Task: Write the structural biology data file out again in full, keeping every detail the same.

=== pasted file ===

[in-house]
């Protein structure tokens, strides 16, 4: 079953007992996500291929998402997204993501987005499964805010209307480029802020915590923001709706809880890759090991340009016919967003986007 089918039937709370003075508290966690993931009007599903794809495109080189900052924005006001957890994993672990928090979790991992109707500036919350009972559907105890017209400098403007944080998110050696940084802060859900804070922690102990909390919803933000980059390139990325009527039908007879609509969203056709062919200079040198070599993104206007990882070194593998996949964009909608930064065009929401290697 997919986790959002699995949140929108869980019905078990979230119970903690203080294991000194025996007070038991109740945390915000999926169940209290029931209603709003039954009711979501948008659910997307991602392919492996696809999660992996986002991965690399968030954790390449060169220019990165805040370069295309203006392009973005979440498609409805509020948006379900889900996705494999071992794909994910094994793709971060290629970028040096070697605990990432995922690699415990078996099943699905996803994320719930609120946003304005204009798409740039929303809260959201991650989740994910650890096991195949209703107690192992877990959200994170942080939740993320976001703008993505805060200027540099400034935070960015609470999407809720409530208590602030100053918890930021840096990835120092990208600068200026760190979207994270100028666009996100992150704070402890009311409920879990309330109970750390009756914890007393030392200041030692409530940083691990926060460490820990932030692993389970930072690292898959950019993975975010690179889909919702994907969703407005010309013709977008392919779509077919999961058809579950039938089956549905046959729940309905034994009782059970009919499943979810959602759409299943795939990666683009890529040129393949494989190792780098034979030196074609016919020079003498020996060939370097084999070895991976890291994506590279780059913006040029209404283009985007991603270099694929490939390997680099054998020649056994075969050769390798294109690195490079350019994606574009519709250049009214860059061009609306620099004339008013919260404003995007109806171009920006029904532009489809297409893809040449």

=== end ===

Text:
[in-house]
């Protein structure tokens, strides 16, 4: 079953007992996500291929998402997204993501987005499964805010209307480029802020915590923001709706809880890759090991340009016919967003986007 089918039937709370003075508290966690993931009007599903794809495109080189900052924005006001957890994993672990928090979790991992109707500036919350009972559907105890017209400098403007944080998110050696940084802060859900804070922690102990909390919803933000980059390139990325009527039908007879609509969203056709062919200079040198070599993104206007990882070194593998996949964009909608930064065009929401290697 997919986790959002699995949140929108869980019905078990979230119970903690203080294991000194025996007070038991109740945390915000999926169940209290029931209603709003039954009711979501948008659910997307991602392919492996696809999660992996986002991965690399968030954790390449060169220019990165805040370069295309203006392009973005979440498609409805509020948006379900889900996705494999071992794909994910094994793709971060290629970028040096070697605990990432995922690699415990078996099943699905996803994320719930609120946003304005204009798409740039929303809260959201991650989740994910650890096991195949209703107690192992877990959200994170942080939740993320976001703008993505805060200027540099400034935070960015609470999407809720409530208590602030100053918890930021840096990835120092990208600068200026760190979207994270100028666009996100992150704070402890009311409920879990309330109970750390009756914890007393030392200041030692409530940083691990926060460490820990932030692993389970930072690292898959950019993975975010690179889909919702994907969703407005010309013709977008392919779509077919999961058809579950039938089956549905046959729940309905034994009782059970009919499943979810959602759409299943795939990666683009890529040129393949494989190792780098034979030196074609016919020079003498020996060939370097084999070895991976890291994506590279780059913006040029209404283009985007991603270099694929490939390997680099054998020649056994075969050769390798294109690195490079350019994606574009519709250049009214860059061009609306620099004339008013919260404003995007109806171009920006029904532009489809297409893809040449």